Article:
Evolutionary theories of jealousy, popularised in psychological circles by the research of Buss, Buunk and their colleagues, have aroused criticism by other researchers claiming that the design of these studies was confounded by a number of factors. This study in particular will test the ‘double-shot’ hypothesis of De Steno & Salovey in order to ascertain whether a 1992 study by Buss et al. still holds true when more rigorously tested on a larger population. Three questions regarding the activation of jealously via sexual and emotional infidelities will be considered in order to perform this test, then compared to the findings of previous studies in this field.
Jealousy; deadly sin, or evolved trait for genetic survival? Many recent studies in evolutionary psychology have probed this particular emotion in an attempt to identify a difference between the sexes. Buss et al (1992) of the University of Michigan conducted a study to define the activation of jealousy in male and female participants. This prompted later researchers to perform studies that questioned both the suitability of the apparatus used by Buss et al (1992), and the value of the data obtained for supporting their theoretical base. One of the limitations identified by De Steno & Salovey (1996) was what they termed a “double-shot” hypothesis; a tendency to equate emotional infidelity with sexual infidelity may have arisen from the wording of the questions. However, some of these later studies have been limited by the size of their populations, an issue we plan to investigate here.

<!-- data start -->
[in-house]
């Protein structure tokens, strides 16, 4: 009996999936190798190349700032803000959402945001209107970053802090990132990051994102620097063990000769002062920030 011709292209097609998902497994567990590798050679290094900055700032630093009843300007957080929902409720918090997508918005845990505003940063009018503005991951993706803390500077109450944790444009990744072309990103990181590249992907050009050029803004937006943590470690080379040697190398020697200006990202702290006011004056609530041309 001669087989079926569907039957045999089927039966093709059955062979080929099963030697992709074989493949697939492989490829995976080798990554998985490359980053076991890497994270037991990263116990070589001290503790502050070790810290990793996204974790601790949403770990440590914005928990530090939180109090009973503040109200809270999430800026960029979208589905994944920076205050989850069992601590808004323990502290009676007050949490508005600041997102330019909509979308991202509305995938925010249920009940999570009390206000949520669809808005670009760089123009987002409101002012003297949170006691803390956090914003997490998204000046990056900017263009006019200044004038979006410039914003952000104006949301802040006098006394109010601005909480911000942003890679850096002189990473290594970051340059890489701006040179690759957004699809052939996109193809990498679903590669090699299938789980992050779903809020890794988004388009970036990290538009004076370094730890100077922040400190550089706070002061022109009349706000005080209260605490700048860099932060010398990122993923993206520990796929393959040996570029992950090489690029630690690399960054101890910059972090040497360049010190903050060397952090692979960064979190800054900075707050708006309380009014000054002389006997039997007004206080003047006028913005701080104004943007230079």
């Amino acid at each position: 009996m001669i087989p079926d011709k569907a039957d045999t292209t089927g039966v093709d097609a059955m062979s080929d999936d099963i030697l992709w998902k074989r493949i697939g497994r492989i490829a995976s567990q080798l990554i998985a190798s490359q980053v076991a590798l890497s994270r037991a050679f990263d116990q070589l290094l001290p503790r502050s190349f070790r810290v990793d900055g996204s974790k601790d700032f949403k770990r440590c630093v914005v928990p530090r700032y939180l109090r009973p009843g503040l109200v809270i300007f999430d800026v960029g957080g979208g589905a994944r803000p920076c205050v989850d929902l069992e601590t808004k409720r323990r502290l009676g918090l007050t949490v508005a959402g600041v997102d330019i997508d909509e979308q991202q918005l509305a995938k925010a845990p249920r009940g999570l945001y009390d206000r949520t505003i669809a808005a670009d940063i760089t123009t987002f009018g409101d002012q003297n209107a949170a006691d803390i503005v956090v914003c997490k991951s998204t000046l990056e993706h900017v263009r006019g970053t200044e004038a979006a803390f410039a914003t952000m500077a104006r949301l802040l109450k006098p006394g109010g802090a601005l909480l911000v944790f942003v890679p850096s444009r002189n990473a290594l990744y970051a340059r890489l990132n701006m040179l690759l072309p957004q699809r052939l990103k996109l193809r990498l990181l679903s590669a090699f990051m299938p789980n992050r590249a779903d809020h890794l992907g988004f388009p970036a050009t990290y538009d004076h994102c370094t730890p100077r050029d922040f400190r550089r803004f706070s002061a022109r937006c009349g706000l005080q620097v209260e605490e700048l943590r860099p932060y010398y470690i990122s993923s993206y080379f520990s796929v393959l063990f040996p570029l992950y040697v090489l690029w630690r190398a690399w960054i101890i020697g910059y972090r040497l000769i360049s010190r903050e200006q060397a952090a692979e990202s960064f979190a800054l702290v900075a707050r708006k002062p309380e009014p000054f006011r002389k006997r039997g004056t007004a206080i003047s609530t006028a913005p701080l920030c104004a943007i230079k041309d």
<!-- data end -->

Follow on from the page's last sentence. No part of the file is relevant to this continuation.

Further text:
It is important to identify differences that may exist between the sexes in order to establish a body of evidence that is testable against current and future theories of the evolutionary development of emotion. If jealousy is a genetic survival trait then, in theory, we should see a difference between males and females in activation of distress at emotional and sexual infidelity; males, having...